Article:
1. It will be found, upon an examination of his Plays, that there are some of them in which it occurs very rarely, or perhaps scarcely at all, and others in which it is abundant. It was certainly a habit of writing which grew upon him after he once gave in to it. Among the Plays in which there is little or none of it are some of those known to be amongst his earliest; and some that were undoubtedly the product of the latest period of his life are among those that have the most of it. It is probable that the different stages in the frequency with which it is indulged in correspond generally to the order of succession in which the Plays were written. A certain progress of style may be traced, more or less distinctly, in every writer; and there is no point of style which more marks a poetic writer than the
character of his versification. It is this, for instance, which furnishes us with the most conclusive or at least the clearest evidence that the Play of King Henry the Eighth cannot have been written throughout by Shakespeare. It is a point of style which admits of precise appreciation to a degree much beyond most others; and there is no other single indication which can be compared with it as an element in determining the chronology of the Plays. It is therefore extremely difficult to believe that the three Roman plays, Julius Cæsar, Antony and Cleopatra, and Coriolanus, can all belong to the same period (Malone assigns them severally to the years 1607, 1608, and 1610), seeing that the second and third are among the Plays in which verses having in the tenth place an unemphatic monosyllable of the kind in question are of most frequent occurrence, while the only instances of anything of the sort in the first are, I believe, the following:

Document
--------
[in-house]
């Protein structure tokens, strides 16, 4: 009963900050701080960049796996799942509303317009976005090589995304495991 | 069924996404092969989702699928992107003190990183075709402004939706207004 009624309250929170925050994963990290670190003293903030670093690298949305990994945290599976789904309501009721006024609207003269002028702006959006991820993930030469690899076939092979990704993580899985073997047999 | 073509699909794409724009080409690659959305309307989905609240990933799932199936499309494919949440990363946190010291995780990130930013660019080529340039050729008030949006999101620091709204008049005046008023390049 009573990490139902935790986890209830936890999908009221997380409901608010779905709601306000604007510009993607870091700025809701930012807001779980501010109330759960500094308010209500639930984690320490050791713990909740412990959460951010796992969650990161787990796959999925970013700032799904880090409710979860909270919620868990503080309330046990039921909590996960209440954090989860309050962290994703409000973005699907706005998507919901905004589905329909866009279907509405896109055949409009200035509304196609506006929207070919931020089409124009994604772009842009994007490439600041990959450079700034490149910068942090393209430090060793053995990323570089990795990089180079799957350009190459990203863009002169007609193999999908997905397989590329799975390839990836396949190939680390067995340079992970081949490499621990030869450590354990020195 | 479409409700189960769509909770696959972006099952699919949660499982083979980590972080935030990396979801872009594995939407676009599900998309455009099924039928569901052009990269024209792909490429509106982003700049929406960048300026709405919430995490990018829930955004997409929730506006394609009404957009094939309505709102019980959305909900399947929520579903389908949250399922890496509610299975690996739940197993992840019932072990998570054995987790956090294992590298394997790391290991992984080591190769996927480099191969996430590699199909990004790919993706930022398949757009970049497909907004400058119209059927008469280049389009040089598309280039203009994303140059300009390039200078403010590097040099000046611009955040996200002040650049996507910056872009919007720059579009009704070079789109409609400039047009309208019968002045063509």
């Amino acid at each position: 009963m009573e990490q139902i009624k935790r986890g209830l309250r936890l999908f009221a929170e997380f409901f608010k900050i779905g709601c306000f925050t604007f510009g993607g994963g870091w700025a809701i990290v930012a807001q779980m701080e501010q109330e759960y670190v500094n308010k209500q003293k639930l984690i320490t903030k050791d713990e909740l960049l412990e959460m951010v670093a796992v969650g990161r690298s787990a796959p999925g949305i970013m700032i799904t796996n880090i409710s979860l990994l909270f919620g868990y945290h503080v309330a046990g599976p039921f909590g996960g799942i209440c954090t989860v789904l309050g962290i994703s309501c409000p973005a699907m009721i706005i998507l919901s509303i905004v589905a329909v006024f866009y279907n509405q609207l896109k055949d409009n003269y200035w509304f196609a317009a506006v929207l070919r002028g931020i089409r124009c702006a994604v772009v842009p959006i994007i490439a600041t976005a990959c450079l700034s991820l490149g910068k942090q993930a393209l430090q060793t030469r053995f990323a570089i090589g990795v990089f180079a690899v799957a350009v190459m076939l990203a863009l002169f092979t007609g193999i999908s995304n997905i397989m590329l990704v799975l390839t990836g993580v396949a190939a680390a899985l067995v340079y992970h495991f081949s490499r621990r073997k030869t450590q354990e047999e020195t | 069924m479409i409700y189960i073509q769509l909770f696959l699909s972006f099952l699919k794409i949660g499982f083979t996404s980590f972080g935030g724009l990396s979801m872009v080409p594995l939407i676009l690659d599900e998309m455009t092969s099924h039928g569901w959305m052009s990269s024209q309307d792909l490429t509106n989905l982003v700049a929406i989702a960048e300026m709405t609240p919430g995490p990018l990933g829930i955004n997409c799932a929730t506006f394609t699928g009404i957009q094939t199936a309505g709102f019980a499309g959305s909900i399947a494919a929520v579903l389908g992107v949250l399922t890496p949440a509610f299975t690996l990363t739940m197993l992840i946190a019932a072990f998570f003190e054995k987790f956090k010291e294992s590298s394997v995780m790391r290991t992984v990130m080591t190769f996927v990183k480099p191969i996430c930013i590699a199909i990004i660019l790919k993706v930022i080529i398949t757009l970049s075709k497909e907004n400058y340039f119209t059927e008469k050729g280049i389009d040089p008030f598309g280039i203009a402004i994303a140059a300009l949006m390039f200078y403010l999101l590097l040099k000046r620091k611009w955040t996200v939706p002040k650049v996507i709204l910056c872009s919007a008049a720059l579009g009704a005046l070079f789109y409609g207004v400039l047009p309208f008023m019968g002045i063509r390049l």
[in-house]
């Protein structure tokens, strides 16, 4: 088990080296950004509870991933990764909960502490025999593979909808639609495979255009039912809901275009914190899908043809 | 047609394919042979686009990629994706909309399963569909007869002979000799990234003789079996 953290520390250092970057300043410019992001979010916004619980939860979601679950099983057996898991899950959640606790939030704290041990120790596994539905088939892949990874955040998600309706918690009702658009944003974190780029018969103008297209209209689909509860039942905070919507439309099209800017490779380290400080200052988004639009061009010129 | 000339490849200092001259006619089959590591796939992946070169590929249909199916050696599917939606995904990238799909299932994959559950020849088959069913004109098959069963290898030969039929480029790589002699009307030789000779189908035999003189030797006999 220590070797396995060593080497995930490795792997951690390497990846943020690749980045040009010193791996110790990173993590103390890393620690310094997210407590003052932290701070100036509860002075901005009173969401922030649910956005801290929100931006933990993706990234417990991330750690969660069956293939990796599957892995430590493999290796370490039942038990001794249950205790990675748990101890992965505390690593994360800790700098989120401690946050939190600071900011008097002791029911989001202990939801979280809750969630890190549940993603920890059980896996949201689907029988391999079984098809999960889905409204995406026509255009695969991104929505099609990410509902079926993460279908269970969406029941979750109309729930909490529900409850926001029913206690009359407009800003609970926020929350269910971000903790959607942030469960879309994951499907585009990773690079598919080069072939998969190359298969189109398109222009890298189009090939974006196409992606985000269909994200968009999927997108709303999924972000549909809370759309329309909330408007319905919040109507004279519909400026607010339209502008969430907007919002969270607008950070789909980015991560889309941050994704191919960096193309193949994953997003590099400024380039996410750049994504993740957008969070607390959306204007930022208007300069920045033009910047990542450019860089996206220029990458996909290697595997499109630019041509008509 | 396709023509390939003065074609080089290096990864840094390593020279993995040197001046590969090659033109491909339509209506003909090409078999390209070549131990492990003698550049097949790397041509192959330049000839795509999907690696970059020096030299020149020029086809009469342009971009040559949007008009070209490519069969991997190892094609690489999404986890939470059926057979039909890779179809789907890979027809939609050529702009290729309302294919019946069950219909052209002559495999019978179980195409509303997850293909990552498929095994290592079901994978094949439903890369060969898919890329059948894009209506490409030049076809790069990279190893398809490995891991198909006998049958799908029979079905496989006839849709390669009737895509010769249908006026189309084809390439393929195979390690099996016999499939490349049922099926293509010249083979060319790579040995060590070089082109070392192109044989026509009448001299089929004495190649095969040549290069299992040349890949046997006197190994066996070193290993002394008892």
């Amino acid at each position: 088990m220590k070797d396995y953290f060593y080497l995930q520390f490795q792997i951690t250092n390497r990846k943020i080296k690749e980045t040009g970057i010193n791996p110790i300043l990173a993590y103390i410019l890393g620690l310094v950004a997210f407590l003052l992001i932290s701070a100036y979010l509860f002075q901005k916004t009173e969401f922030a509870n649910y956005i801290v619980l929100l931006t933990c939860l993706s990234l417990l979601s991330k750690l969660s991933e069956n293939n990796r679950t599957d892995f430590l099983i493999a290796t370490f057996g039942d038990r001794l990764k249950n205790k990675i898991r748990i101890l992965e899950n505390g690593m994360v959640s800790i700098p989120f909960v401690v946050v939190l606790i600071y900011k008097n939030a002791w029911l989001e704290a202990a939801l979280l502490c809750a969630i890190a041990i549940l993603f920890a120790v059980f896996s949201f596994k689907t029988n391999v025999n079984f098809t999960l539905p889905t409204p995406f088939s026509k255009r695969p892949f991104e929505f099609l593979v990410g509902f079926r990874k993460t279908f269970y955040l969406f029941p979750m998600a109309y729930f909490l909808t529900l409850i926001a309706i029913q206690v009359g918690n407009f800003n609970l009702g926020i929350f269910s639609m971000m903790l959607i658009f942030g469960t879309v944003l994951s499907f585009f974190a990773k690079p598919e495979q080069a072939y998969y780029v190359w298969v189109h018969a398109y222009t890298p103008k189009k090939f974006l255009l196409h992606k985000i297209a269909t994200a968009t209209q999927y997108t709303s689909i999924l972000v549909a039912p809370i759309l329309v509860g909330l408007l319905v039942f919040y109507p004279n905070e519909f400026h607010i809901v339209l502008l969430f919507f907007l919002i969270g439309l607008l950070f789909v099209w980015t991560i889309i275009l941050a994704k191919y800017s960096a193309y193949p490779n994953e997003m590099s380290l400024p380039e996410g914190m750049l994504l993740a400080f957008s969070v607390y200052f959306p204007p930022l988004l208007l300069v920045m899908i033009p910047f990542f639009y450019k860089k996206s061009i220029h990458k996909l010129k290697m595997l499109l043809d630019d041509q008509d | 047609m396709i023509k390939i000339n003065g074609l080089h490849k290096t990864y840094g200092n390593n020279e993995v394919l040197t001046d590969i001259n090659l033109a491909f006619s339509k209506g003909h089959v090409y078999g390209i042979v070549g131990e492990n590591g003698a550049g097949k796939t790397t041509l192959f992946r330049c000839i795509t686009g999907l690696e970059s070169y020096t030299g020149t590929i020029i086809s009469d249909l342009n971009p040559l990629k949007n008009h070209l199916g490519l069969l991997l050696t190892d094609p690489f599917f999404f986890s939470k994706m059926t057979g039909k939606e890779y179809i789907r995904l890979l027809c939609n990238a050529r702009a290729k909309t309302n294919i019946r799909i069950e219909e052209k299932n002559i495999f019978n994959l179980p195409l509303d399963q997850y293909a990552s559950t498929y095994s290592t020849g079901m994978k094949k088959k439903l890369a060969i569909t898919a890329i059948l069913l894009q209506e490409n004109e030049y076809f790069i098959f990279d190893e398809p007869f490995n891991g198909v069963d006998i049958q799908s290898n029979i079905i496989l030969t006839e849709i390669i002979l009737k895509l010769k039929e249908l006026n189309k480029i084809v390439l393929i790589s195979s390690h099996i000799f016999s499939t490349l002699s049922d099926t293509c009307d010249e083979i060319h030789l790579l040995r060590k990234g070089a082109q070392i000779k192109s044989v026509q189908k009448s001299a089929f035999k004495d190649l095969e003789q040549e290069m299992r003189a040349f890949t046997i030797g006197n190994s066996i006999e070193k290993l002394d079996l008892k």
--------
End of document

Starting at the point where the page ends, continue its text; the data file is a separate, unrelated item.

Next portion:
54. I had as lief not be as live to be
In awe of such a thing as I myself. 54.
And Cassius is A wretched creature, and must bend his body. 54. A man of such a feeble temper should
So get the start of the majestic world. 55. I do believe that these applauses are
For some new honours that are heaped on Cæsar. 155.
All the interim is Like a phantasma. 306. Desiring thee that Publius Cimber may
Have an immediate freedom of repeal. 354. And am moreover suitor, that I may
Produce his body to the market-place. 357. And that we are contented Cæsar shall
Have all true rites and lawful ceremonies.
405. But yesterday the word of Cæsar might
Have stood against the world. 493.
Or here, or at The Capitol. Not only does so comparatively rare an indulgence in it show that the habit of this kind of versification was as yet not fully formed, but in one only of these ten instances have we it carried nearly so far as it repeatedly is in some other Plays: be, and is, and should, and may, and shall, and might, and are, all verbs, though certainly not emphatic, will yet any of them allow the voice to rest upon it with a considerably stronger pressure than such lightest and slightest of “winged words” as and, or, but, if, that (the relative or conjunction), who, which, than, as, of, to, with, for, etc. The only decided or true and perfect instance of the peculiarity is the last in the list.
2. In some of the Plays at least the prosody of many of the verses constructed upon the principle under consideration has been misconceived by every editor, including the most recent. Let us take, for example, the play of Coriolanus, in which, as has just been observed, such verses are very numerous. Here, in the first place, we have a good many instances in which the versification is correctly exhibited in the First Folio, and, of course, as might be expected, in all subsequent editions, such as
Only in strokes, but with thy grim looks and